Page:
How to have an egg-cellent Easter… minus the guilt

Well it’s that time of year again. The candy canes and red chocolate roses have been replaced by the smell of warm, sticky hot cross buns and giant chocolate Easter bunnies. Bags of mini eggs are disappearing from supermarket shelves as parents prepare for their annual Easter egg hunt, while the rest of us use it as an excuse to stuff our faces with as much chocolate as we possibly can.

While there is nothing better than waking up on Easter morning overwhelmed by the creamy fragrance of chocolate just-about-everything,  I can’t help but think it is yet another clever marketing ploy by the big food companies and an exceptional excuse to over-consume.

Recent Cancer Council research has shown that one medium chocolate egg contains…wait for it…a staggering 23 teaspoons of sugar! If your jaw didn’t hit the floor with that statistic, imagine how much you’d be consuming if you’d dominated the Easter egg hunt! Now we all know that chocolate is yes, unfortunately classed as a discretionary food and we all should know the dangers of consuming these in excess. Put simply, a greater intake of discretionary food increases our risk of developing lifestyle related diseases such as heart disease, stroke and type 2 diabetes through excess weight gain. So limiting consumption of these types of foods to only ‘sometimes’ is for good reason.   

Nevertheless, just like Christmas day and most other holidays, we all end up consuming half our body weight in things we really shouldn’t. But before you lose hope and close your computer in fits of rage, here are my top five tips on how to stay healthy this Easter that won’t make you feel like you’ve just cleared out Willy Wonka’s chocolate factory.

  1. Easter Sunday is for chocolate
    C’mon, fess up, we’ve all opened our fridge to find a year old, half eaten Easter bunny sitting there with those disturbing white spots (which btw, is actually known as ‘bloom’). The easiest way to prevent this is to simply purchase less. Buying enough chocolate for Easter Sunday only and limiting your intake to this day, is a sure fire way to cut back on the amount you consume for days or weeks (or years) to come.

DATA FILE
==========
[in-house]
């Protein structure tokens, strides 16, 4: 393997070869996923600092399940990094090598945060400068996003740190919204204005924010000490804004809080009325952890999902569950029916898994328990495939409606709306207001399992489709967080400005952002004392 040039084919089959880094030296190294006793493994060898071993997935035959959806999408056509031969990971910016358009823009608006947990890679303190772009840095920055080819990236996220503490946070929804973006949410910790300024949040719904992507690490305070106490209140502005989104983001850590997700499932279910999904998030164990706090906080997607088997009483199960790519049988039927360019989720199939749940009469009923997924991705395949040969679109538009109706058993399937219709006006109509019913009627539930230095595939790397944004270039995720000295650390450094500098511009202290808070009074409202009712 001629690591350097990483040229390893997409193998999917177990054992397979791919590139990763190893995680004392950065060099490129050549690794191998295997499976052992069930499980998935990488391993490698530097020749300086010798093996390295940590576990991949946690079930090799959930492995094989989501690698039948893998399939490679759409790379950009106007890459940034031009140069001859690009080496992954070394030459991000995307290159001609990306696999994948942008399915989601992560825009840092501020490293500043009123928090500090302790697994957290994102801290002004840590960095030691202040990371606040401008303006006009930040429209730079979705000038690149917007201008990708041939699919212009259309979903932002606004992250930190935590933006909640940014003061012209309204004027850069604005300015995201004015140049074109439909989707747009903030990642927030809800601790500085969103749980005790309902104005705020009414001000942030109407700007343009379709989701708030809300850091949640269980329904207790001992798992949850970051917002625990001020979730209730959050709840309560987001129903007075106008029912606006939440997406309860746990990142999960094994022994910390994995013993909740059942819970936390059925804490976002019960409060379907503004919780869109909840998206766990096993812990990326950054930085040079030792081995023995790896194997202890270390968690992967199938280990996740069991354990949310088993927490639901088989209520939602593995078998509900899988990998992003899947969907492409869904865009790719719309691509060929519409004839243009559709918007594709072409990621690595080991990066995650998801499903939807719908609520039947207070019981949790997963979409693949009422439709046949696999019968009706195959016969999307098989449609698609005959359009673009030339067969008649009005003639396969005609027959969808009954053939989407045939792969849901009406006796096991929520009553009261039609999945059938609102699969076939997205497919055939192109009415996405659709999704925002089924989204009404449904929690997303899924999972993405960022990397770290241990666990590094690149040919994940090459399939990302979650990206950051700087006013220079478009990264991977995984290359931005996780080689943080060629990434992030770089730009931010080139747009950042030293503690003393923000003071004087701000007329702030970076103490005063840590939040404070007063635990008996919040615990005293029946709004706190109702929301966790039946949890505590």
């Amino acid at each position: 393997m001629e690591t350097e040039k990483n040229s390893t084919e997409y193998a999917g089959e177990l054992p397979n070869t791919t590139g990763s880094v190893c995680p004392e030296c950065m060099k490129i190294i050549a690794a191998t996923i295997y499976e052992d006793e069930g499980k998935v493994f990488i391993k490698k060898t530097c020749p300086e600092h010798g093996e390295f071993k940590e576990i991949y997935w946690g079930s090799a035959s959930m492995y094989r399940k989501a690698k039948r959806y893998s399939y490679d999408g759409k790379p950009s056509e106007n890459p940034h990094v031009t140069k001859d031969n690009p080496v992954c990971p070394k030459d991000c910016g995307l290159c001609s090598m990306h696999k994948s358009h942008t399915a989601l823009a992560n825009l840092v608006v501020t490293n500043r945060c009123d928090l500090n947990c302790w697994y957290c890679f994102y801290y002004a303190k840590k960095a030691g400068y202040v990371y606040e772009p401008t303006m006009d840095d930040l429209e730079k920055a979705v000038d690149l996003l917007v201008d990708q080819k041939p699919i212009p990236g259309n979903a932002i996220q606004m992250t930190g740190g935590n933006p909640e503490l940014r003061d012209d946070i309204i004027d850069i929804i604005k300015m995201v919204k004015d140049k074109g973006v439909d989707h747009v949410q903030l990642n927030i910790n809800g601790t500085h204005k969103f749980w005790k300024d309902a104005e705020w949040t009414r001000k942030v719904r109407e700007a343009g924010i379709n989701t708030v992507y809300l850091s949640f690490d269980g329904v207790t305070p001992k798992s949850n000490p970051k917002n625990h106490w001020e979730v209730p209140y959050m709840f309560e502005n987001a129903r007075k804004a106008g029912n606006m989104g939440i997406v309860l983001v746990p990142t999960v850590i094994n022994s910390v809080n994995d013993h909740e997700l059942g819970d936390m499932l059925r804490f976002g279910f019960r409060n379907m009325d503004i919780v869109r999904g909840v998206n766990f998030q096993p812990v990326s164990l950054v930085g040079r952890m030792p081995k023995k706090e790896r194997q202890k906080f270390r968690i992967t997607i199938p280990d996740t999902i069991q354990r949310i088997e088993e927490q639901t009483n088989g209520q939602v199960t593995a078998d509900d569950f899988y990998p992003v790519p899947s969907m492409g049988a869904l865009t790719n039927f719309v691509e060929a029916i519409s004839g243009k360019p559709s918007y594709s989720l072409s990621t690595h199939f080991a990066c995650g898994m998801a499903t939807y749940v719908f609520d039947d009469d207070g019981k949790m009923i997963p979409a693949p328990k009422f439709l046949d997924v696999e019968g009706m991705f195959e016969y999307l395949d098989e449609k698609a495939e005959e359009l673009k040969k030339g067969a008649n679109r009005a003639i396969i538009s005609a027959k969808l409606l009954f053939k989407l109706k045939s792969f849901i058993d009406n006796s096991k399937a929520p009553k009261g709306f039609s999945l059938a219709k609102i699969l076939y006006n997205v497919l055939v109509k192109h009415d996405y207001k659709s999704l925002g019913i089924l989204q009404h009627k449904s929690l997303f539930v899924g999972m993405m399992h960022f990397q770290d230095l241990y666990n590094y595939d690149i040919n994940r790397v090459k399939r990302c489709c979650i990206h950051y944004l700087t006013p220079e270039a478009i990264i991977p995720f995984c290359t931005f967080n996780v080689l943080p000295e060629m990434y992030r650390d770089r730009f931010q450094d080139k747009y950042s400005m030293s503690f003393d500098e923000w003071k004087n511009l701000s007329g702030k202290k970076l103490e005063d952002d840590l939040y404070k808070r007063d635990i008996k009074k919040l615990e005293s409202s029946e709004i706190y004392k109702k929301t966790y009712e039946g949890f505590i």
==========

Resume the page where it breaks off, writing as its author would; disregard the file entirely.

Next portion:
2. Take a trip to the dark side
    Not only is dark chocolate richer in flavour, it also has a greater cocoa mass than its milk alternative, indicating higher levels of important minerals such as potassium, iron, copper, phosphorus, zinc and magnesium. But wait, there’s more! It also contains flavonoids - plant compounds that possess antioxidant activity. These play an important role in protecting our bodies against disease by scavenging and neutralising destructive by-products, called free radicals. Now that’s not suddenly an open invitation to over-indulge in dark choc (see tip #1), remembering that most varieties on the supermarket shelf still contain significant amounts of sugar and fat. Of course, the darker the better, so opting for a variety that is roughly greater than 70% cocoa will give you greater health benefits than consuming milk or white chocolate.​
  3. Make your Easter feast a healthy one
    In my family, nothing screams Easter more than seafood and with so many refraining from eating red meat, especially on Good Friday, it’s a perfect excuse to treat ourselves with one too many lobster tails. Seafood is packed with a tonne of protein and minerals, and fish in particular is laced with myriads of vitamins as well as omega 3 fatty acids (they’re the good fats). If you’re not a seafood fan, don’t fret, a lunch consisting mostly of lean meats, veggie salads, fruits, grains, legumes and low-fat dairy (and no, chocolate eggs are not considered a source of dairy) will guarantee you survive the annual Easter pig-out.​
  4. Stay active over the Easter break
    As tempting as it is to Netflix binge all weekend while laying in a never-ending sea of chocolate (c’mon, we’ve all done it), keeping active will not only help you burn a few extra choccy egg kilojoules, you’ll be more inclined and motivated to continue healthy eating behaviours post-Easter.​
  5. Don’t be too hard on yourself!
    Remember that Easter is a time for celebrating, not depriving ourselves of the things we enjoy. The key is in understanding that Easter comes around every year and that sometimes we may spoil ourselves with one too many crème eggs. Success lies in picking yourself up from your sugar coma and continuing on with healthy lifestyle behaviours such as a good diet, exercise and relaxation.

Whatever you choose to do this Easter, remember that mindfulness is key to overconsumption. Stick to some of these tips and you’ll be well on your way to surviving this year’s Easter blow-out. 

Last updated:
12 April 2017